Pregnant Women Urged to Stop Smoking This National Birth Defects Prevention Month

In recognition of January as National Birth Defects Prevention Month, the American Lung Association in Pennsylvania and other health organizations are urging pregnant women in Pennsylvania to stop smoking and using other tobacco products.  Pregnant women who smoke or who are exposed to secondhand smoke can harm their unborn babies, as well as themselves.

Mothers who smoke during pregnancy are more likely to deliver their babies early or with low birth weight, even if they are full term. Smoking during pregnancy can also increase the risk of babies being born with cleft lips and/or palates, club feet or heart defects.  It can also cause ectopic pregnancy or lead to miscarriage. Babies whose mothers smoke during pregnancy or who are exposed to secondhand smoke after birth are also more likely to die of sudden infant death syndrome (SIDS).

Exposure to secondhand smoke can also cause respiratory infections and ear infections in children and coronary heart disease, stroke, and lung cancer in adult nonsmokers. Today, about half of all the children between ages 3 and 18 years in this country are exposed to cigarette smoke regularly, either at home or in places such as restaurants that still allow smoking. Secondhand smoke can increase the risk of asthma attacks in infants and trigger more severe asthma in children of all ages.  There is no safe level of secondhand smoke exposure.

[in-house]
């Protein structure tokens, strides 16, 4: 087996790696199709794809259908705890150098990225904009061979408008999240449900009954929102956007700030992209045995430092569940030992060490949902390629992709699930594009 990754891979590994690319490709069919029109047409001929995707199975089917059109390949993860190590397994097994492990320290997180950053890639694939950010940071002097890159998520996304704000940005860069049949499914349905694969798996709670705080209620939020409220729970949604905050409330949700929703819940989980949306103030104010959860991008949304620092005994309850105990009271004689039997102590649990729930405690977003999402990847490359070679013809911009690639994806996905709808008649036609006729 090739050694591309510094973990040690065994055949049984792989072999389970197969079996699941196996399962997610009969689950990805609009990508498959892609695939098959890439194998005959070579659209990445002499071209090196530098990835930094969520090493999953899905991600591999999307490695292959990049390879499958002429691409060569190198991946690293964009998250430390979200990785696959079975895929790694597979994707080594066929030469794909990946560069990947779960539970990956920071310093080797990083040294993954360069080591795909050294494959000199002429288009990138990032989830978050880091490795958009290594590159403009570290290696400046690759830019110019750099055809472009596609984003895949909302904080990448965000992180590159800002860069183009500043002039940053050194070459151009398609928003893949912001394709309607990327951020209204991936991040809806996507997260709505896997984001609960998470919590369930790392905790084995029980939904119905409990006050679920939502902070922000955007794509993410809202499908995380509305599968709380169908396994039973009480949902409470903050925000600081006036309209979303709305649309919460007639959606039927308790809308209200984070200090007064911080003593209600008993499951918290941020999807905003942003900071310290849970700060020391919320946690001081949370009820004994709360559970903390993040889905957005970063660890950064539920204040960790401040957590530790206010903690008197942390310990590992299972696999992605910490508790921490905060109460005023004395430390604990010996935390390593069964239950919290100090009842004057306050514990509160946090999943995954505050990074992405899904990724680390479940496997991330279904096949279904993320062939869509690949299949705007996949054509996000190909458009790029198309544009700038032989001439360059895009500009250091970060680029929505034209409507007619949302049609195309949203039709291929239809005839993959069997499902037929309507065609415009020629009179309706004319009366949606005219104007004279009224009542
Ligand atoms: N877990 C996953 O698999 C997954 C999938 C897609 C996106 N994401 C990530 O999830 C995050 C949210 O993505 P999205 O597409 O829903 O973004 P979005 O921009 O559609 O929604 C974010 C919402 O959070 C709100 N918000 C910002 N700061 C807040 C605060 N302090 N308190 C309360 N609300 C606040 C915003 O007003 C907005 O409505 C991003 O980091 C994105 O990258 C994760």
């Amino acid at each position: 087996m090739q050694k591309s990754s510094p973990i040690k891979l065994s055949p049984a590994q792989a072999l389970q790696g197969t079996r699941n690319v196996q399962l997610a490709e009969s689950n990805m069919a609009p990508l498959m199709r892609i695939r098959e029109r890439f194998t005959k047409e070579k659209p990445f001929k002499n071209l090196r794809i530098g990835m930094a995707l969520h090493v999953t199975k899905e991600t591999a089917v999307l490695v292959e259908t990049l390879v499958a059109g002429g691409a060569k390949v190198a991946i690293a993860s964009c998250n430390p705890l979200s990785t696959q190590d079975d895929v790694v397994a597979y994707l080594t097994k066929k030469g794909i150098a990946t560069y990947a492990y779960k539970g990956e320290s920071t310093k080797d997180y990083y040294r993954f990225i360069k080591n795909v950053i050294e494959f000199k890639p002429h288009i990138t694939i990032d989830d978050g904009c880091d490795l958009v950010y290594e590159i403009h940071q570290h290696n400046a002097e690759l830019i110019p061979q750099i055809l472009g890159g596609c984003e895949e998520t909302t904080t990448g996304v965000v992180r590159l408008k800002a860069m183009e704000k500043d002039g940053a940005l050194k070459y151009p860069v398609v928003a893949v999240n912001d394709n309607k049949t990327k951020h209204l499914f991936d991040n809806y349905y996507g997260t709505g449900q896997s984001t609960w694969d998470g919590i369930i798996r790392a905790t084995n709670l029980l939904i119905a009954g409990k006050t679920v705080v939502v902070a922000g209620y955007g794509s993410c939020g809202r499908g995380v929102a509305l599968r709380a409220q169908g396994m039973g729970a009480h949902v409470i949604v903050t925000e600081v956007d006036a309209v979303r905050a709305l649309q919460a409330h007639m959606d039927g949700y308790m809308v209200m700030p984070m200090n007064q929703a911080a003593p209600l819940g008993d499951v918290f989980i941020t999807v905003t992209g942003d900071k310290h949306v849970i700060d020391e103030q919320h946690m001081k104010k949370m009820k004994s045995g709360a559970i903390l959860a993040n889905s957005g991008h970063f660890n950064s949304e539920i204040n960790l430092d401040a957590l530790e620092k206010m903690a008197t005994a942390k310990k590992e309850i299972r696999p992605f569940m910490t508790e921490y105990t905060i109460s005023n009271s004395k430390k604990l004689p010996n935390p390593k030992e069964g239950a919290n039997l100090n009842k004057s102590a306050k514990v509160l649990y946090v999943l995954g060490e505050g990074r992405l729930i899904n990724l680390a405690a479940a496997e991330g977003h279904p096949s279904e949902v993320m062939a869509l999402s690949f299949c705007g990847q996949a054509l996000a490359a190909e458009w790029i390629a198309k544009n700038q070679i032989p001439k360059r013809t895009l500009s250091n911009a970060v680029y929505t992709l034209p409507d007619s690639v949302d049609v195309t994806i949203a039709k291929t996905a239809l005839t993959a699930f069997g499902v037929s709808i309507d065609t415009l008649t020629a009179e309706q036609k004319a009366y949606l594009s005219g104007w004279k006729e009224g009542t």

Quitting smoking and use of all tobacco products during pregnancy also includes stopping the use of e-cigarettes. This is because most e-cigarettes contain nicotine and other substances like heavy metals and cancer-causing chemicals which may be harmful to pregnant women and their developing baby’s brain and lungs.

Quitting all forms of tobacco products, including e-cigarettes, is best for you and your baby. For help quitting, to increase the chances of a healthy baby and to receive up to 10 free personalized coaching sessions, with rewards for each completed session, call the PA Free Quitline at 1-800-QUIT-NOW (1-800-784-8669). The public can also contact Caitlin Cluck for local services at 717-971-1121.